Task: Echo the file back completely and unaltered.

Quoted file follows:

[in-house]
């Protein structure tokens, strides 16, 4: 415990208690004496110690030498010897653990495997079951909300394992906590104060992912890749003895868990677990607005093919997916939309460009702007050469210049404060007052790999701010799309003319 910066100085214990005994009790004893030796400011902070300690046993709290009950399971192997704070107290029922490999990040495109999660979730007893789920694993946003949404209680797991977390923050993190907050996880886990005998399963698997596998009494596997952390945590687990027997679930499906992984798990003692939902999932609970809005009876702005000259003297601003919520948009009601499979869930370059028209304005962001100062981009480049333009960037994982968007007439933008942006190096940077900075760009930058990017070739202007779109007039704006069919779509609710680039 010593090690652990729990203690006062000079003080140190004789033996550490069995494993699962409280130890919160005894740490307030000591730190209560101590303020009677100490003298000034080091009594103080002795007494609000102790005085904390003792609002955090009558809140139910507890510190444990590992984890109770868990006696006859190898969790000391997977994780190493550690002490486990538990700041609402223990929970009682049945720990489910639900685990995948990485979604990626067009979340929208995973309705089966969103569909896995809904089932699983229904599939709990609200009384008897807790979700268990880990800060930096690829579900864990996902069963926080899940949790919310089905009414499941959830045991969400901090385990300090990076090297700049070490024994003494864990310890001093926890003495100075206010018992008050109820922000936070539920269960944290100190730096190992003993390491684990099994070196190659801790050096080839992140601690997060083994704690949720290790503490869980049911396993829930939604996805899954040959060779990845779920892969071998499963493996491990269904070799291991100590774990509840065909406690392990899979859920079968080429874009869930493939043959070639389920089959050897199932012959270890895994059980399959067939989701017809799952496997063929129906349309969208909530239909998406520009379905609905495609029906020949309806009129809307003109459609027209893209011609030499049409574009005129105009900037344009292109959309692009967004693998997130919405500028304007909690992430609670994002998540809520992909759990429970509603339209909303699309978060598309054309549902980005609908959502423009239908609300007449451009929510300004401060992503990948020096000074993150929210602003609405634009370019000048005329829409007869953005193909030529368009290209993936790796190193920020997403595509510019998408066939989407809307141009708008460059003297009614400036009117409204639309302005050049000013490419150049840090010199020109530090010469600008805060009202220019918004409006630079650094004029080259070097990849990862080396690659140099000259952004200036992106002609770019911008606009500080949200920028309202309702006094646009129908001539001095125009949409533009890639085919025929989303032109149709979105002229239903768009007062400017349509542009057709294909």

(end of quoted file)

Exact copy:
[in-house]
């Protein structure tokens, strides 16, 4: 415990208690004496110690030498010897653990495997079951909300394992906590104060992912890749003895868990677990607005093919997916939309460009702007050469210049404060007052790999701010799309003319 910066100085214990005994009790004893030796400011902070300690046993709290009950399971192997704070107290029922490999990040495109999660979730007893789920694993946003949404209680797991977390923050993190907050996880886990005998399963698997596998009494596997952390945590687990027997679930499906992984798990003692939902999932609970809005009876702005000259003297601003919520948009009601499979869930370059028209304005962001100062981009480049333009960037994982968007007439933008942006190096940077900075760009930058990017070739202007779109007039704006069919779509609710680039 010593090690652990729990203690006062000079003080140190004789033996550490069995494993699962409280130890919160005894740490307030000591730190209560101590303020009677100490003298000034080091009594103080002795007494609000102790005085904390003792609002955090009558809140139910507890510190444990590992984890109770868990006696006859190898969790000391997977994780190493550690002490486990538990700041609402223990929970009682049945720990489910639900685990995948990485979604990626067009979340929208995973309705089966969103569909896995809904089932699983229904599939709990609200009384008897807790979700268990880990800060930096690829579900864990996902069963926080899940949790919310089905009414499941959830045991969400901090385990300090990076090297700049070490024994003494864990310890001093926890003495100075206010018992008050109820922000936070539920269960944290100190730096190992003993390491684990099994070196190659801790050096080839992140601690997060083994704690949720290790503490869980049911396993829930939604996805899954040959060779990845779920892969071998499963493996491990269904070799291991100590774990509840065909406690392990899979859920079968080429874009869930493939043959070639389920089959050897199932012959270890895994059980399959067939989701017809799952496997063929129906349309969208909530239909998406520009379905609905495609029906020949309806009129809307003109459609027209893209011609030499049409574009005129105009900037344009292109959309692009967004693998997130919405500028304007909690992430609670994002998540809520992909759990429970509603339209909303699309978060598309054309549902980005609908959502423009239908609300007449451009929510300004401060992503990948020096000074993150929210602003609405634009370019000048005329829409007869953005193909030529368009290209993936790796190193920020997403595509510019998408066939989407809307141009708008460059003297009614400036009117409204639309302005050049000013490419150049840090010199020109530090010469600008805060009202220019918004409006630079650094004029080259070097990849990862080396690659140099000259952004200036992106002609770019911008606009500080949200920028309202309702006094646009129908001539001095125009949409533009890639085919025929989303032109149709979105002229239903768009007062400017349509542009057709294909």